Brexit – the potential impact on the UK's legal system
Brexit is now a reality after the EU Referendum resulted in a 52% 'Leave' vote. What remains to be seen is how and when we leave the EU and what the shape of our future relationship with it will be. There are still an enormous number of unknowns but the impact of Brexit on the UK's legal system could be wide ranging in many areas, whatever form Brexit takes.
How is EU law made and implemented?
Under the Ordinary Legislative Procedure (in somewhat simplified terms), the Executive body, the European Commission (essentially the EU's civil service and government) proposes new legislation. The proposals are then commented on and revised by the European Parliament (which has directly elected representatives but no legislative initiative) and by the Council of the European Union (Council), the main decision making body made up of ministerial representatives from each Member State. Trilogues then begin between the three bodies to resolve differences and finally agree legislation. Legislation can also be adopted under the more complex Special Legislative Procedure.
The Treaties of the European Union set out the constitutional basis of the EU and are the highest level of EU legislation. They create the Single Market based on the four fundamental freedoms of the European Union: freedom of movement of people, services, goods and capital. EU Treaties are incorporated into UK law by the European Communities Act 1972 (ECA) which also provides the legislative basis for transposing EU law into domestic law and gives precedence to binding provisions of EU law over inconsistent UK legislation.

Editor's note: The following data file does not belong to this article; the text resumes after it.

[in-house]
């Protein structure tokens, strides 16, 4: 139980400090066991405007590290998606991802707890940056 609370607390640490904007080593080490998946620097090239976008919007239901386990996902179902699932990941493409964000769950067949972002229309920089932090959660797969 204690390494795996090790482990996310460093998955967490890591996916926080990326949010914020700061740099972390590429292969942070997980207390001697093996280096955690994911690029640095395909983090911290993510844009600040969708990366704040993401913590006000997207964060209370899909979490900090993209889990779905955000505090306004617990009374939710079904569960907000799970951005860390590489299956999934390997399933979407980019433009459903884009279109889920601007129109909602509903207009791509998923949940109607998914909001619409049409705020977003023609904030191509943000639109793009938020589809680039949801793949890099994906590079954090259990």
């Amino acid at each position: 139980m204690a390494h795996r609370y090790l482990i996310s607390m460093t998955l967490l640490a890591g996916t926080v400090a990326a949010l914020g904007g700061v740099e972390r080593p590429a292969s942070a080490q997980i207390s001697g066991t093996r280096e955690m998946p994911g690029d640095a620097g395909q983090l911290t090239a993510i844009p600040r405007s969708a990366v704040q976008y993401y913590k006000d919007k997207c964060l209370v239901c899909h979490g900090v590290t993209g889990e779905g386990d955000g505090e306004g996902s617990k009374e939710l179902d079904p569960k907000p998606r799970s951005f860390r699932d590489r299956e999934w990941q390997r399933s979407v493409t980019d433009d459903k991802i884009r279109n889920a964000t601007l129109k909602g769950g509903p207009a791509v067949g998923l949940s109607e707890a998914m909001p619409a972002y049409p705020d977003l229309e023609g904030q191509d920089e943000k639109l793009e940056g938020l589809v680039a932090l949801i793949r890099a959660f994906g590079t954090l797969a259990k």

Regulations and Directives
At the next level of legislation are EU Regulations. These are directly applicable under the Treaty on the Functioning of the European Union which means they apply in Member States without the need for implementing legislation. Conversely, Directives require Member States to draft legislation to transpose them into their own law. This has resulted in individual Member States taking differing approaches, for example, by 'gold plating' legislation, i.e. going beyond the scope of the Directive. As the EU has focused on "ever closer union", however, Directives have recently tended to be maximum harmonisation measures which means that gold plating is not permitted and guidelines to prevent gold plating were adopted in the UK in 2011.
At the lowest end of the legislative scale are Commission Decisions which are binding on the subject, and opinions and recommendations which have no legally binding effect.
Areas of influence
The EU can only legislate in certain areas. It has no discretion to adopt legally binding acts which require Member States to harmonise their laws on areas including healthcare, culture, industry, education and tourism. It has exclusive competence in the areas of customs union, competition and some common policies. Other areas have shared competence (which means Member States can act if the EU has chosen not to). These areas include social policy, agriculture, consumer protection, transport and the environment. The UK has various opt-outs, including one in respect of laws on freedom, security and justice.